|Born||19 October 1891|
Līgatne, Governorate of Livonia, Russian Empire
|Died||21 November 1979|
Riga, Latvian SSR
|Occupation||actress, theatre director, writer|
A Bolshevik, in the twenties she became famous for her proletarian theatre troupes for children and agitprop in Soviet Russia and Latvia. She believed that children's theater could be used as the cornerstone for the children's general education, which was especially important with poor, proletarian children who often had little or no other educational opportunities.
In 1924 she met the German philosopher and critic Walter Benjamin in Capri, and the duo would have an intermittent affair for the next several years as he visited her in Moscow and Riga. She has been cited as a factor in Benjamin's embracing Marxism.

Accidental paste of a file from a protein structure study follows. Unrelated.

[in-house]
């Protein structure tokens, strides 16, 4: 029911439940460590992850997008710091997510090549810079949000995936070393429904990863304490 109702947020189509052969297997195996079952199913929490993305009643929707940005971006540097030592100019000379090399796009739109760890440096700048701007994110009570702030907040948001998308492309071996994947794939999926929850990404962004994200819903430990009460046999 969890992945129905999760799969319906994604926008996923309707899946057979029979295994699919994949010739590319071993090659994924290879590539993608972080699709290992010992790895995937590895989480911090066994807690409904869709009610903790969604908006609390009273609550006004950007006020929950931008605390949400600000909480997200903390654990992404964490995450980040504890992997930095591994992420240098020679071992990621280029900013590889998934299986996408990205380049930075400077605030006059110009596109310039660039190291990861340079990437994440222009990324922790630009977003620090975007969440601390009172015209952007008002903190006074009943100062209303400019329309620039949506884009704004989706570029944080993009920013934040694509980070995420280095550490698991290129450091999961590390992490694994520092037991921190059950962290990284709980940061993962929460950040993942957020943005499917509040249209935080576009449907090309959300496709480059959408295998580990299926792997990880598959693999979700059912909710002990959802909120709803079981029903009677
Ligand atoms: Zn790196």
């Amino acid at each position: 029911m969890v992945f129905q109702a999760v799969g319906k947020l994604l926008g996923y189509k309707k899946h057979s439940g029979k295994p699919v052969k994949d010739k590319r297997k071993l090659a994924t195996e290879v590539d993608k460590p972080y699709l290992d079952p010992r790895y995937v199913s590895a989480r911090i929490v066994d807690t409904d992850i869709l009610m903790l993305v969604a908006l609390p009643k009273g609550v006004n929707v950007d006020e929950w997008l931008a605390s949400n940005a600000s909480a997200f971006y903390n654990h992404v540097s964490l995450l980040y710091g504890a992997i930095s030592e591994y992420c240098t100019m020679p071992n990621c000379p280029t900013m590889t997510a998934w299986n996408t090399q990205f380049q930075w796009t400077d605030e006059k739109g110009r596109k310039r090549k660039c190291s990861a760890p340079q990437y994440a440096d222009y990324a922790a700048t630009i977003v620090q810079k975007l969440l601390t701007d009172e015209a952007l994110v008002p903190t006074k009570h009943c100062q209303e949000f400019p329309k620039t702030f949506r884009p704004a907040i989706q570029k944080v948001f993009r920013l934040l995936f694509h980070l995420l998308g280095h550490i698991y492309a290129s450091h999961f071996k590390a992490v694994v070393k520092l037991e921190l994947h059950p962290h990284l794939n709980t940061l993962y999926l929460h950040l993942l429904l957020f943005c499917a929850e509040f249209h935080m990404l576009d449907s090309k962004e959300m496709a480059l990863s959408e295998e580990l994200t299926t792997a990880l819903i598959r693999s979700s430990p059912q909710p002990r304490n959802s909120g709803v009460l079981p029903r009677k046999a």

After being imprisoned for several years in Stalinist Russia she moved to Soviet Latvia in 1948 and spent her old age together with her husband, the German theatre critic Bernhard Reich. 1950 - 57 she was the main director of Valmiera Drama Theatre and used the leftist avantgarde technics in her stage productions. Her daughter Dagmāra Ķimele depicted Asja in her memoirs in 1996 as a selfish and unloving mother.
Lācis' granddaughter is the acclaimed Latvian theatre director Māra Ķimele.
- Ingram, Susan (2002). "The Writing of Asja Lacis". New German Critique. 86 (86): 159–177. doi:10.2307/3115205. JSTOR 3115205.(via JSTOR)
- Latsis, Anna (1984). Krasnaia gvozdika: Vospominaniia (in Russian). Riga: Liesma. OCLC 13003307.(memoirs)
- Ķimele, Dagmāra and Strautmane, Gunta. Asja: režisores Annas Lāces dēkainā dzīve [Asja: The Stormy Life of the director Anna Lāce]. Riga: Likteņstāsti, 1996.
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